A rose is a rose is a rose—or is it? Red roses, for instance, have symbolized romance and passion for centuries. But yellow roses, which now represent friendship, often symbolized jealousy in Victorian England and America.
Flowers have had different meanings in various cultures and eras, dating back to ancient Egypt. The Victorians especially took this symbolism to heart. Because mores of the time made it difficult for “respectable” people to express their feelings, the middle and upper classes codified a language of flowers, even compiling dictionaries of floriography. A gentleman could communicate his passions with his choice of flowers in a nosegay—also known as a tussie-mussie. Likewise, the blooms a woman pinned on her dress or hat could relegate a suitor to the friend zone with nary a word spoken.
Even today, flora can be highly symbolic. Below, we look at the symbolism of some favorite flowers that you might want to keep in mind when selecting your next arrangement, botanic artwork, or floral decor.
The most popular wedding flower in China, in the West carnations are a traditional first-anniversary flower. But think twice about gifting purple carnations in France, where they’re commonly used at funerals. Victorians considered purple carnations a symbol of unpredictability. If a gentleman caller gave a woman a bouquet of red carnations, however, he was expressing admiration. Hopefully the woman in question would not be holding yellow carnations the next time he came to pitch woo, as those symbolized rejection. Pink carnations, though, represented gratitude, and white ones purity.
Also known as mums (much to the relief of everyone who frequently has to spell their name), chrysanthemums are one of the “Four Gentlemen” of East Asian art. Along with bamboo, orchids, and plum blossoms, for centuries they symbolized the noblest virtues, which is why they are so often seen on chinoiserie ceramics and traditional paintings and were a frequent subject of poems. In Japan mums are not just noble but regal: Those with 16 petals represent the monarchy, which is sometimes called the Chrysanthemum Throne. While the flower also symbolizes longevity in the East (certain mums are used to make a tea said to have health benefits), in some European countries including Austria, Belgium, and Italy they’re used primarily in funeral arrangements. Then again, in Australia mums are a traditional Mother’s Day (Mum’s Day) gift.
Indigenous to Mexico and South America, dahlias have come to symbolize inner strength, no doubt due in part to their hardiness. Victorians viewed them as a symbol of elegance and lasting commitment, making them popular at weddings. A notable exception is the black dahlia, which is actually a deep purple or burgundy. It has long represented sadness and betrayal, though thanks to its dramatic beauty most people today are willing to overlook that.
In Japan hydrangeas often accompany an apology. If you were given a bouquet of hydrangeas in 19th-century Britain, however, it was not a good thing. For Victorians, the showy flower symbolized vanity and braggadocio. Women who turned down a suitor often received hydrangeas in response to express what the spurned gentlemen deemed coldness. Unlike the judgmental Victorians, today we celebrate the lavish blooms as symbols of abundance.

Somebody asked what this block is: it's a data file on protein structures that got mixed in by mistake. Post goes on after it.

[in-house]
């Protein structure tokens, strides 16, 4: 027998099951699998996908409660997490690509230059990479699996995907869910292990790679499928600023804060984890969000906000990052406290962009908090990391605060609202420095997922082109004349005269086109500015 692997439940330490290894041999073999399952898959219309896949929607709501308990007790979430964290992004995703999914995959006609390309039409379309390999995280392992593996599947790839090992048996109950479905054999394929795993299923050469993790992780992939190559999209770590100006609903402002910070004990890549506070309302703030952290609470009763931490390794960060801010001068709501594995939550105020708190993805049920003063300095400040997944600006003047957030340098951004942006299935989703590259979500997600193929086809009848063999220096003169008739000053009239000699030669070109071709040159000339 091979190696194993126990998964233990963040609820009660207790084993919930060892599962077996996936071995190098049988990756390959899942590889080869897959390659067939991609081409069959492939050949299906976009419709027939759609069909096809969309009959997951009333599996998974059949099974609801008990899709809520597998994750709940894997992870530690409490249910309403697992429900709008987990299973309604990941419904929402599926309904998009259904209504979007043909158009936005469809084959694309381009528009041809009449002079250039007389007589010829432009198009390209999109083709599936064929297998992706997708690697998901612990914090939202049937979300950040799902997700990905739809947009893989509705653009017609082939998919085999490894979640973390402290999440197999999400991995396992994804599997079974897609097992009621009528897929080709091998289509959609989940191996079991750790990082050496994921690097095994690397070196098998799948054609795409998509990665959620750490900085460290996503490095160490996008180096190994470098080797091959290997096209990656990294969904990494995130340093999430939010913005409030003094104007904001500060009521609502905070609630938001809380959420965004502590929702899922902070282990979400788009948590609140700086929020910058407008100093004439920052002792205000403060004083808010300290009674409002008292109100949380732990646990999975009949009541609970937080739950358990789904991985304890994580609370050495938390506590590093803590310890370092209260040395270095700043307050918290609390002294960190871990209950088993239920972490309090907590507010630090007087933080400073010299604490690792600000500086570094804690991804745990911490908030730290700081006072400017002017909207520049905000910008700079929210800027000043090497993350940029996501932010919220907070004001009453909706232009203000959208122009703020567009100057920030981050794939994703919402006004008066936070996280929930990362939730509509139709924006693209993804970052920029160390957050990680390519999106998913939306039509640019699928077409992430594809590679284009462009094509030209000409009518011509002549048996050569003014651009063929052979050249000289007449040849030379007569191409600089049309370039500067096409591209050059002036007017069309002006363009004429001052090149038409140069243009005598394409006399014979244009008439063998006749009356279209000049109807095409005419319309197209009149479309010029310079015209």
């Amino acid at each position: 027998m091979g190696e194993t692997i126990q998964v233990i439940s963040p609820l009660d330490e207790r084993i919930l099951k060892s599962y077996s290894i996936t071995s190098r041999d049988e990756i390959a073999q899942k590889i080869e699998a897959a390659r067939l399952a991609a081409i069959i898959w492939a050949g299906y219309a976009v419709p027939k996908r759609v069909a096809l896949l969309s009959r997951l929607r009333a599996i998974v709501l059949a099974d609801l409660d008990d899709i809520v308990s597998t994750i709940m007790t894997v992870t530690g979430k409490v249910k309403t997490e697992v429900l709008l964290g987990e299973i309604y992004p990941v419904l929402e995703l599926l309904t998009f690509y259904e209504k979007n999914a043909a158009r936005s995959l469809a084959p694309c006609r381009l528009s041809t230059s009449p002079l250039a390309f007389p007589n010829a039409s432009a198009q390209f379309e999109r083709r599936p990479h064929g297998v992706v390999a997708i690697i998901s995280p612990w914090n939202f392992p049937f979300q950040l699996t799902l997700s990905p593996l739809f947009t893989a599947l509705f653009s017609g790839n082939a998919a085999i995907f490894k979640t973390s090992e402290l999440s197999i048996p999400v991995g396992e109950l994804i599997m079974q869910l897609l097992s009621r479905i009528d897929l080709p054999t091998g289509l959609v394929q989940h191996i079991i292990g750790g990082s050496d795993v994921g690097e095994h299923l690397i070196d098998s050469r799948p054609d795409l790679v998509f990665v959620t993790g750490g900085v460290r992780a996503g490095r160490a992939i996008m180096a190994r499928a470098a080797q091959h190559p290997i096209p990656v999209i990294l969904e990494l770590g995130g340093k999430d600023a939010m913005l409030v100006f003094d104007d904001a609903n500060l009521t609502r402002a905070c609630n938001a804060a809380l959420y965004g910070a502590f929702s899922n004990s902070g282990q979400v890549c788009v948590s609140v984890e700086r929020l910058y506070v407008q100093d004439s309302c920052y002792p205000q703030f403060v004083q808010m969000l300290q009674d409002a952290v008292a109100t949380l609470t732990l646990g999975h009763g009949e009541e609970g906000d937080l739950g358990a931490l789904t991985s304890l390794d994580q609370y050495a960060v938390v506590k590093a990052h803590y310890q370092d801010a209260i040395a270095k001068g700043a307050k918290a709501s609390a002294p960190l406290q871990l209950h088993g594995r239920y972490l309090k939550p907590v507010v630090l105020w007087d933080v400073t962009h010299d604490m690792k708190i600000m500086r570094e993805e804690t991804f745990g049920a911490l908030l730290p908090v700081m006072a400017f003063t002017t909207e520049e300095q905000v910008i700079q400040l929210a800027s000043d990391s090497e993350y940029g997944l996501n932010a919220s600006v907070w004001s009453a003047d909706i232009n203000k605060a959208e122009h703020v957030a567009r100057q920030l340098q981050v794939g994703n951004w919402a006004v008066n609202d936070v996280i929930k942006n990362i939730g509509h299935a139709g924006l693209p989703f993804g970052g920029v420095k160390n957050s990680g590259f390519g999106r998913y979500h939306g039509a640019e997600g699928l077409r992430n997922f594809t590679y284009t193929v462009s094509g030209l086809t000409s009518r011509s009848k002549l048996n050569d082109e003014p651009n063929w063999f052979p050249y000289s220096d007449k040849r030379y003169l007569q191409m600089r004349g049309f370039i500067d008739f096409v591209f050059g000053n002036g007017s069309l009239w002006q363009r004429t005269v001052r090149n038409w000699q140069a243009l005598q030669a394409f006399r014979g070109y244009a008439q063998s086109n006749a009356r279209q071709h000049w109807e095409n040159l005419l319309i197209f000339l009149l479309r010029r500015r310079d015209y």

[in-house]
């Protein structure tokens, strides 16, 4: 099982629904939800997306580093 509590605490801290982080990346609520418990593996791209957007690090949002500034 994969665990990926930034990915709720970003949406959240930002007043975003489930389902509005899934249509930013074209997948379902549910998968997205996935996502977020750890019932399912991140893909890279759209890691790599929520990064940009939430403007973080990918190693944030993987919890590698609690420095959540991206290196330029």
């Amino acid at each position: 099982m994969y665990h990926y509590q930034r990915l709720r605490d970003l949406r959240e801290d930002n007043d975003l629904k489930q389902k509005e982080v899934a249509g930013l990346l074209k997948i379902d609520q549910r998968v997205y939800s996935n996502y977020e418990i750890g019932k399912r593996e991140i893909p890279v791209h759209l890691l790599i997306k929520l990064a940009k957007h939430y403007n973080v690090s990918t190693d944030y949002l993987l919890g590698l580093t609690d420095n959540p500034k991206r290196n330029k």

The national flower of India and Vietnam, and in the West often conflated with the water lily, the lotus flower has been considered sacred for centuries. A single plant can live for as long as a thousand years, so it’s no wonder it represents longevity to the Chinese. Because it blooms fresh and clean above the water, despite its muddy roots, it symbolizes purity to Buddhists. (Pink lotus flowers represent the Buddha himself.) And because it appears to rise anew every morning, ancient Egyptians associated it with resurrection and rebirth.
Why has the orchid been associated with fertility and sexuality for millennia? Because an ancient Greek botanist named it orkhis, the word for a part of the male anatomy that he thought the plant’s tubers resembled. Skip ahead to the 19th century, and orchids’ relative scarcity in damp, chilly Britain, where they could be grown only in hothouses, led Victorians to associate them with luxury. It was an honor to be gifted with an orchid, and the rarer the variety, the greater the giver’s esteem for the recipient.
In Asia. the peony is heralded as the King of Flowers. During several Chinese dynasties, peonies were all but reserved for use in the imperial palaces, which led them to be associated with prosperity and honor. That’s one reason they’re so popular in wedding bouquets. Another is that in Victorian floriography, peonies represented purity as well as love won. In the West these lush flowers are considered rather feminine, but in Japan they symbolize bravery, making them a popular tattoo motif for men.
The rose as a symbol of love and beauty dates back to ancient Greece, when it was associated with the goddess Aphrodite. Later, roses—particularly white roses—were identified with the Virgin Mary, gaining an additional connotation of purity. In Victorian tussie-mussies, red roses spoke of romance, orange of fascination, dark pink of gratitude, and light pink of joy. But the number of roses and what stage of bloom they were in also carried meaning. A single red rosebud might have simply been a tribute to a woman’s beauty, whereas a red rose in full bloom would have suggested passion (in the politest way possible, of course), and a half-dozen blooming red roses would have been a declaration of love.